It’s 1997, and Tiger Woods is in a sudden death playoff, against Tom Lehman. Lehman shoots first, on a par three, and hits his ball into the water. Now Tiger’s up, and this is Tiger’s tournament to lose. All he has to do is hit a safe shot, far away from the hole, and far away from the water. But that’s not what he does. An aggressive and dangerous play The hole is way on the left side of the green, near the water. There’s water short, and there’s water left – where Tom Lehman’s shot went. The smart play is just hit the ball onto the green, way right of the hole, so there’s no chance it goes in the water. Then Tiger can putt twice, for par, and win the tournament. Tiger hits his shot, watches with anticipation as it flies through the air – and almost goes directly into the hole. It’s eight inches away. He just won the tournament. The crowd goes wild, meanwhile, the announcers are trying to figure out why Tiger would make a play like that. Why shoot directly at the hole, when there’s water all around? If he had made the slightest error, Tiger would have tied Lehman, and extended the playoff to the next hole. The announcers say, Well he’s 21 years old. He’s aggressive. Some of you are no doubt thinking, Why would he make a play like that? Because he’s Tiger Woods, that’s why. Perfection comes from imperfection I recently showed my partner a career highlights video of Tiger Woods. She had never heard of him, and had never seen golf (remember, she’s Colombian). By the end of the video, she was convinced Tiger Woods was a witch, who could magically conjure a ball into a hole from 200 yards away. Because that’s what she saw. Over and over, this guy swinging, then a tiny ball flying through the air for several seconds, and jumping and spinning and rolling into a tiny hole. When we see an expert in any field, we marvel at what they’re able to accomplish. When we compare our own skills, we can’t help but feel insignificant. But sometimes, what seems like perfection is someone not striving for perfection, but instead working cleverly with their imperfections. Several years after this playoff, where Tiger Woods made this bold play. He re-lived it in his book. He explained that he was very much aware all he had to do was hit the green – to play safely away from the water. In fact, that’s exactly what he did. When you’re missing right, aim left Yes, Tiger’s ball almost went in the hole, but that’s not where he was aiming. Besides knowing the smart strategy in this playoff situation, Tiger had noticed something during his warm-up before the playoff: His shots tended to go left. Like Tom Lehman, Tiger had pulled his ball to the left, but because Tiger was aiming to the right, he almost had a hole-in-one. This is hard to process for many who don’t play golf – indeed many who do play golf. How can the greatest golfer who ever lived be missing to the left? And why would the greatest golfer who ever lived aim away from the hole? When we see greatness, this is often what’s happening. Tiger was missing to the left, so he aimed right. I call it “aim left,” because it’s just less confusing than “aim right.” Aiming left is simply accepting you’re not perfect, and shooting your shot according to your tendencies. You can use this in your creative work, in your habits, and yes – in golf. When you’re missing to the right, aim left. Michelangelo aimed left When Michelangelo was hired to paint the Sistine Chapel ceiling, he faced an impossible task. As if it weren’t hard enough to paint 12,000 square feet of ceiling, Michelangelo wasn’t a painter! He was a sculptor. He had hardly painted anything to that point. Add to that, this was fresco – which is incredibly unforgiving. You get a patch of wet plaster to paint on each day, and once it’s dry, it’s literally set in stone. So what did Michelangelo do? As Ross King – who I talked to on episode 99 explained, Michelangelo aimed left. He started with an inconspicuous part of the ceiling – one of the last places someone would look when entering the chapel – and one of the last places the pope would look while sitting on his throne. By starting with an inconspicuous part of the ceiling, Michelangelo was free to let his fresco-painting skills develop throughout the project. By the end of the project, he wasn’t even transferring drawings to the ceiling, and was instead painting directly onto the plaster. Other greats aimed left Accomplished creators are always aiming left. They’re always compensating for the weaknesses they know they have. Ernest Hemingway knew starting a writing session was always the hardest part. So, he aimed left. He made sure to end writing sessions knowing what he was going to write next. That way when he returned to his writing the next day, he’d have no trouble writing his first few words. Kingsley Amis did this, and Todd Henry, who I talked to on episode 109 has said he stops in the middle of a sentence. Edna Ferber built her dream house, complete with a writing study that had a beautiful view. After all that trouble, she decided that view was too distracting. So, she aimed left. She pushed her desk against the only blank wall in her study, so the view couldn’t distract her. Somerset Maugham also faced a blank wall, and I did it a while myself. Benjamin Franklin wanted to improve his character, but couldn’t focus on everything he wanted to work on at once. So, he aimed left. He kept a schedule of his “thirteen virtues.” Each week, he tried to improve at only one of those virtues – things like cleanliness, frugality, and humility. By focusing on only one virtue at a time – and forgetting the rest – Franklin improved his character in all thirteen virtues. Ways of aiming left To aim left, take anything where you consistently miss, and compensate for that miss. In The Heart to Start, I talked about “The Fortress Fallacy.” We tend to have visions that outsize our current skill level. Over and over, we start ambitious projects, but fail to follow through once we realize how daunting they are. To aim left, go ahead and dream of the fortress, but first, build a cottage – a smaller project that builds the same skills you’ll use in the larger project. I also talked about “Motivational Judo,” which is a form of aiming left. If you struggle to get motivated, create conditions that use your own action-avoidance tactics against themselves. Pavlok founder Maneesh Sethi built a wristband to shock himself. Sociologist Harriet Martineau knew she only needed to suffer through the first fifteen minutes of writing, and she’d have the momentum to keep going. This is similar to the Ten-Minute Hack I also talked about in The Heart to Start. In the previous episode, I talked about a way to cure Shiny Object Syndrome by aiming left. If you know you jump from unfinished project to unfinished project, treat shipping as a skill. Turn everyday things like meals and day-trips into “projects.” Make plans and execute – ship the projects. Many opportunities to aim left Look around, and you’ll find many opportunities to aim left. Anywhere you aren’t achieving what you want, you can find a way to direct your imperfection toward perfection. Or, at least, near-perfection – eight inches away, to be exact. About Your Host, David Kadavy David Kadavy is author of Mind Management, Not Time Management, The Heart to Start and Design for Hackers. Through the Love Your Work podcast, his Love Mondays newsletter, and self-publishing coaching David helps you make it as a creative. Follow David on: Twitter Instagram Facebook YouTube Subscribe to Love Your Work Apple Podcasts Overcast Spotify Stitcher YouTube RSS Email Support the show on Patreon Put your money where your mind is. Patreon lets you support independent creators like me. Support now on Patreon »     Show notes:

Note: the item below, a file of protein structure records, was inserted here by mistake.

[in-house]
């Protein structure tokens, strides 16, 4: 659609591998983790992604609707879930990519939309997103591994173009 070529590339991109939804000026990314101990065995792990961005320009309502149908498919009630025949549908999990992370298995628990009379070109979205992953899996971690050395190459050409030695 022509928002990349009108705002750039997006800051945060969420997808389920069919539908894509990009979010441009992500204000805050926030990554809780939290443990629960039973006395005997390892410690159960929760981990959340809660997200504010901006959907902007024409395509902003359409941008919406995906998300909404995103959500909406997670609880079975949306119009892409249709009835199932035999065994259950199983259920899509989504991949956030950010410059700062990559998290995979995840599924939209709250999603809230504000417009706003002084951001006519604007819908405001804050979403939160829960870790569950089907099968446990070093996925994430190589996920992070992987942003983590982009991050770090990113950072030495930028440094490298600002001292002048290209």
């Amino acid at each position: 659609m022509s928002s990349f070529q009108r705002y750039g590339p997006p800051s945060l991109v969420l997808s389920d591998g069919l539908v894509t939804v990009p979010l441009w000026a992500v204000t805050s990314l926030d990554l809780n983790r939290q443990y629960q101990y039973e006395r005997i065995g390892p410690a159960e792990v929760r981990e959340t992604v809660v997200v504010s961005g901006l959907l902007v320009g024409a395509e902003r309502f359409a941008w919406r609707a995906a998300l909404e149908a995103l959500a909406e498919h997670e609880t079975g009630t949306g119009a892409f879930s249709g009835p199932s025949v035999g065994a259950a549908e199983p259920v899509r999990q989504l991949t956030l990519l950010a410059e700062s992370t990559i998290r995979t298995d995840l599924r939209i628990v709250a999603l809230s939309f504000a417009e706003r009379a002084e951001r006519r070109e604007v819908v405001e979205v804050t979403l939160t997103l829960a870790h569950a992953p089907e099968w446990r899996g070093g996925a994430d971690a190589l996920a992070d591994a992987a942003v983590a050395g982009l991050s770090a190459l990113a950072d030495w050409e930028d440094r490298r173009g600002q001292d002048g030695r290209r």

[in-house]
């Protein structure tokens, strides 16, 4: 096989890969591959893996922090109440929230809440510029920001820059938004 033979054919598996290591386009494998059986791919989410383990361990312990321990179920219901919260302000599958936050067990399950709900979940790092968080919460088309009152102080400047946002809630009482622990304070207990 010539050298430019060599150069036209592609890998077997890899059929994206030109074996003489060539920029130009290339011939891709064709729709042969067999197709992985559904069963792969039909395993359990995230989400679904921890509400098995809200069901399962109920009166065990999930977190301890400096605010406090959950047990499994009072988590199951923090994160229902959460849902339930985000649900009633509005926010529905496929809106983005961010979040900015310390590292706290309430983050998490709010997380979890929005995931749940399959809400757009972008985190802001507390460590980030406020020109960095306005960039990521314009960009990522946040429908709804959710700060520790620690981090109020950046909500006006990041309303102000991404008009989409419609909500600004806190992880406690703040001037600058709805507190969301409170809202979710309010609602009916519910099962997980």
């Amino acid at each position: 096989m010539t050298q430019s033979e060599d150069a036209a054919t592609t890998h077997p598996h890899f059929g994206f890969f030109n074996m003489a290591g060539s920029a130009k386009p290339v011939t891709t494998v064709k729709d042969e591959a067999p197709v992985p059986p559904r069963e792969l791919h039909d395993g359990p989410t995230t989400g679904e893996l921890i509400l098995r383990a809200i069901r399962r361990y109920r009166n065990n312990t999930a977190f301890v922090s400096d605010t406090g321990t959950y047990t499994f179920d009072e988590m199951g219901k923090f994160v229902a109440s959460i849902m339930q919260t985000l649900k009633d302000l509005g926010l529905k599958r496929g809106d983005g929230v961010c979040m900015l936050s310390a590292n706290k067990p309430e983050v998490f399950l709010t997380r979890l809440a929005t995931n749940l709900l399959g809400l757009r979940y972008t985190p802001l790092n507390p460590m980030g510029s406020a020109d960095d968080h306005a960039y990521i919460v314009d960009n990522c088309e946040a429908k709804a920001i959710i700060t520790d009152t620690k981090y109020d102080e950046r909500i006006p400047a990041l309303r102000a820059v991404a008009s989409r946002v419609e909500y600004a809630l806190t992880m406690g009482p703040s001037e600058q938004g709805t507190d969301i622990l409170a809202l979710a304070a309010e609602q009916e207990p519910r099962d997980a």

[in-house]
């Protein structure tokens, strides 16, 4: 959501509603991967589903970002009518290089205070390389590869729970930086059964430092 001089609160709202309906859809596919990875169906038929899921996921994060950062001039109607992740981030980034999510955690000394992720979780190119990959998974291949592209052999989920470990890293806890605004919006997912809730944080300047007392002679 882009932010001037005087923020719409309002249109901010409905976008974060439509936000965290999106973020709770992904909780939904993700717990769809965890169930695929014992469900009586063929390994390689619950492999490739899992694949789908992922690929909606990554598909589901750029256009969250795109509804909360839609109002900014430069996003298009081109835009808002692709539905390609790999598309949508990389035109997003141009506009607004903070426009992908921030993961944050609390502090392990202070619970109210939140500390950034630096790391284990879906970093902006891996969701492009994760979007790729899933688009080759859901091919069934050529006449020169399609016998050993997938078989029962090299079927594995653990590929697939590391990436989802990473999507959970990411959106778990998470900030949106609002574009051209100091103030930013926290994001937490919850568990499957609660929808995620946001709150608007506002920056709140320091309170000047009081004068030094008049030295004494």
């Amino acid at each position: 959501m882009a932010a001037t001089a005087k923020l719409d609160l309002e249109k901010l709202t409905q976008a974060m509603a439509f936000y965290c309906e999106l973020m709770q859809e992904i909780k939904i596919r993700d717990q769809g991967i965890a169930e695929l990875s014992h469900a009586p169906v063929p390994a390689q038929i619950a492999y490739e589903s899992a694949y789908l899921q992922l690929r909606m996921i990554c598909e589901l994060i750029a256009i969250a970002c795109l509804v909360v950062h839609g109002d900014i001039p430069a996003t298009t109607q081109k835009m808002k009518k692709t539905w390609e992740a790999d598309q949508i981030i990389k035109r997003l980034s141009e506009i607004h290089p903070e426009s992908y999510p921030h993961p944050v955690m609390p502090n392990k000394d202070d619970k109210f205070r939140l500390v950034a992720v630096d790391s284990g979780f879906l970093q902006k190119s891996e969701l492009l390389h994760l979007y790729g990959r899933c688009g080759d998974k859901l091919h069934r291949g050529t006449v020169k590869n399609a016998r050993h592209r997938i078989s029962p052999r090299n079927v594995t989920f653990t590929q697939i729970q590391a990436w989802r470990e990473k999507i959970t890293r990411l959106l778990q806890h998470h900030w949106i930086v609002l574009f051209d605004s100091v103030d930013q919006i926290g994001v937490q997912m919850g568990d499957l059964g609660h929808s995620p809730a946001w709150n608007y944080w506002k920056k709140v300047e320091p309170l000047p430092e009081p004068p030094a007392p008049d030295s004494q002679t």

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    261. Shiny Object Syndrome